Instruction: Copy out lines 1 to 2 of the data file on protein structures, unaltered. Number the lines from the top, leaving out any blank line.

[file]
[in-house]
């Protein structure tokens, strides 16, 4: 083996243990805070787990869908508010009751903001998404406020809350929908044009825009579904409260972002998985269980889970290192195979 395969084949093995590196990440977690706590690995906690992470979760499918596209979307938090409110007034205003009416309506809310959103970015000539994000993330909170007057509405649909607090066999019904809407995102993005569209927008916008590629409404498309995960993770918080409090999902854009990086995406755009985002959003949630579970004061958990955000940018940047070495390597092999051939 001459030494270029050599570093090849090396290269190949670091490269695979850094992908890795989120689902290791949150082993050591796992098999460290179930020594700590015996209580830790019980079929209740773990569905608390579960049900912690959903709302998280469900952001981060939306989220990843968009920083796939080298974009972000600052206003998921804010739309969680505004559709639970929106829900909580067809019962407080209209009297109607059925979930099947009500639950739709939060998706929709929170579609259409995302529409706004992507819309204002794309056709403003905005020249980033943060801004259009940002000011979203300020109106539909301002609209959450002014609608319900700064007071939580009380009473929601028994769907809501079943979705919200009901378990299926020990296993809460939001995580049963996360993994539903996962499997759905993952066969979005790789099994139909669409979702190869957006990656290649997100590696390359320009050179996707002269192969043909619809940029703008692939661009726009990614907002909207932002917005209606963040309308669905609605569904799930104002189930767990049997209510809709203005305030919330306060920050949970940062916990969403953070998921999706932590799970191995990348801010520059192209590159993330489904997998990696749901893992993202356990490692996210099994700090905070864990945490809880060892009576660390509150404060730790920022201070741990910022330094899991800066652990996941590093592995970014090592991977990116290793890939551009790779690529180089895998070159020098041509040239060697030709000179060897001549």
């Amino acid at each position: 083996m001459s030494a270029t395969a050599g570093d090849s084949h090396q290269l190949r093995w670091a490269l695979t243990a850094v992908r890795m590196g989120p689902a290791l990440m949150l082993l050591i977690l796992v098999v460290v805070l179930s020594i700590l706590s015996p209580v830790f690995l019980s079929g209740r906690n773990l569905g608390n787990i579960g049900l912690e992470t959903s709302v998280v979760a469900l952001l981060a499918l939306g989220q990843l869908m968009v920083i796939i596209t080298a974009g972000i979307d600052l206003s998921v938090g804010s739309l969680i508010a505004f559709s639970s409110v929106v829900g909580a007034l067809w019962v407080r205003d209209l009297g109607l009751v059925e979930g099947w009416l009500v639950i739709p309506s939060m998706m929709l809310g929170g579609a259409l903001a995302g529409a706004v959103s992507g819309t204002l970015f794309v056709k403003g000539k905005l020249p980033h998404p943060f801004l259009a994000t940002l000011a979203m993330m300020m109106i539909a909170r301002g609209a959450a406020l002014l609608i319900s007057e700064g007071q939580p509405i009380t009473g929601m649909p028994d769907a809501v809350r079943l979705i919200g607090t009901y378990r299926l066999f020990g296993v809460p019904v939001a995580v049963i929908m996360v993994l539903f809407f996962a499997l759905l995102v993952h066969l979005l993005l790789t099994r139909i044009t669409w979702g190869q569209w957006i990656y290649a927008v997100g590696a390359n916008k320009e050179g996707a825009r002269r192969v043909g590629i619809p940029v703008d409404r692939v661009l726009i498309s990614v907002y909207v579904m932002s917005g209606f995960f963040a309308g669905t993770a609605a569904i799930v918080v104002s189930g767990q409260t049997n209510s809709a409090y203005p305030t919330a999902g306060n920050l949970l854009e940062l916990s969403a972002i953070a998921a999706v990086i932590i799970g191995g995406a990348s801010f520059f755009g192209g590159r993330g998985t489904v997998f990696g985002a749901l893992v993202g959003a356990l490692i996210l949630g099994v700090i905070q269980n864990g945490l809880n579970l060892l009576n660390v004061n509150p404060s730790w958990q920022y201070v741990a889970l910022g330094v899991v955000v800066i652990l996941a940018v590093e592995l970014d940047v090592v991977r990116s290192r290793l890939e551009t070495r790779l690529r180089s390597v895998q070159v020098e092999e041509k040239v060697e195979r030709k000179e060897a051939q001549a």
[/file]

[in-house]
């Protein structure tokens, strides 16, 4: 083996243990805070787990869908508010009751903001998404406020809350929908044009825009579904409260972002998985269980889970290192195979 395969084949093995590196990440977690706590690995906690992470979760499918596209979307938090409110007034205003009416309506809310959103970015000539994000993330909170007057509405649909607090066999019904809407995102993005569209927008916008590629409404498309995960993770918080409090999902854009990086995406755009985002959003949630579970004061958990955000940018940047070495390597092999051939 001459030494270029050599570093090849090396290269190949670091490269695979850094992908890795989120689902290791949150082993050591796992098999460290179930020594700590015996209580830790019980079929209740773990569905608390579960049900912690959903709302998280469900952001981060939306989220990843968009920083796939080298974009972000600052206003998921804010739309969680505004559709639970929106829900909580067809019962407080209209009297109607059925979930099947009500639950739709939060998706929709929170579609259409995302529409706004992507819309204002794309056709403003905005020249980033943060801004259009940002000011979203300020109106539909301002609209959450002014609608319900700064007071939580009380009473929601028994769907809501079943979705919200009901378990299926020990296993809460939001995580049963996360993994539903996962499997759905993952066969979005790789099994139909669409979702190869957006990656290649997100590696390359320009050179996707002269192969043909619809940029703008692939661009726009990614907002909207932002917005209606963040309308669905609605569904799930104002189930767990049997209510809709203005305030919330306060920050949970940062916990969403953070998921999706932590799970191995990348801010520059192209590159993330489904997998990696749901893992993202356990490692996210099994700090905070864990945490809880060892009576660390509150404060730790920022201070741990910022330094899991800066652990996941590093592995970014090592991977990116290793890939551009790779690529180089895998070159020098041509040239060697030709000179060897001549």